These differences in skeletal structure and the associated throwing competencies, combined with the large male advantage in arm and upper body strength, indicate strong selection pressures for these physical competencies in men. In fact, these sex differences are consistent with the view that the evolution of male-male competition in humans was influenced by the use of projectile (e.g., spears) and blunt force (e.g., clubs) weapons (Keeley, 1996; see also the Physical modules section of Chapter 8); during agonistic encounters, male chimpanzees often use projectile weapons (e.g., stones) and sticks as clubs and do so much more frequently than female chimpanzees (Goodall, 1986). The finding that men have a higher threshold and greater tolerance for physical pain than do women, on average, is also in keeping with the view that male-male competition is related to human physical dimorphisms, given that success at such competition is almost certainly facilitated by the ability to endure physical pain (Berkley, 1997; Velle, 1987); of course, women can endure considerable pain under some circumstances, such as childbirth.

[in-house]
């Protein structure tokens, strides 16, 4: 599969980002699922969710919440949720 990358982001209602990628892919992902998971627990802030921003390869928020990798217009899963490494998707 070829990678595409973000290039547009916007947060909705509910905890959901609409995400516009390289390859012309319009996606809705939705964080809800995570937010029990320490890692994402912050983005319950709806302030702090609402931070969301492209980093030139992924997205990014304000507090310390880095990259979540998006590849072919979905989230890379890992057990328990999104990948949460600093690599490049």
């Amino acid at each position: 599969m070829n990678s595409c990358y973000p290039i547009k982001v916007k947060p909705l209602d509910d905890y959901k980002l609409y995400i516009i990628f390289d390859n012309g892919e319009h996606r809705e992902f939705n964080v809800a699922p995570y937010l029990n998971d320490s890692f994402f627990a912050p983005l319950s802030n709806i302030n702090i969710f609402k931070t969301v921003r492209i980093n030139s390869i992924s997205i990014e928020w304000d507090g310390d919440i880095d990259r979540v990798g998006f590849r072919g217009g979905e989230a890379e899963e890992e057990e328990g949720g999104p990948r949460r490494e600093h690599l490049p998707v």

Nonetheless, it might be argued that these physical sex differences have emerged from a sex difference in the division of labor, such as hunting, rather than direct male-male competition (e.g., Frost, in press; Kolakowski & Malina, 1974). Although the sexual division of labor contributes to the differential mortality of men and women in preindustrial societies and might influence the reproductive variance of men, comparative studies of the relation between physical dimorphisms and male-male competition suggest that the sexual division of labor is not likely to be the primary cause of these physical dimorphisms (see also The evolution of sex differences and the sexual division of labor section of Chapter 3). Recall, for primates and many other species, there is a consistent relation between physical sex differences and the nature of intrasexual competition (see Chapter 3). For monogamous primates–those with little direct male-male competition over access to mating partners–there are little or no differences in the physical size or the pattern of physical development of females and males (Leigh, 1995). For nonmonogamous primates–those characterized by direct male-male competition over access to mating partners–males are consistently larger than females, and this difference in physical size is consistently related, across species, to the intensity of physical male-male competition and not to the foraging strategy of the species (Clutton-Brock et al., 1977; Mitani et al., 1996; Plavcan & van Schaik, 1997a).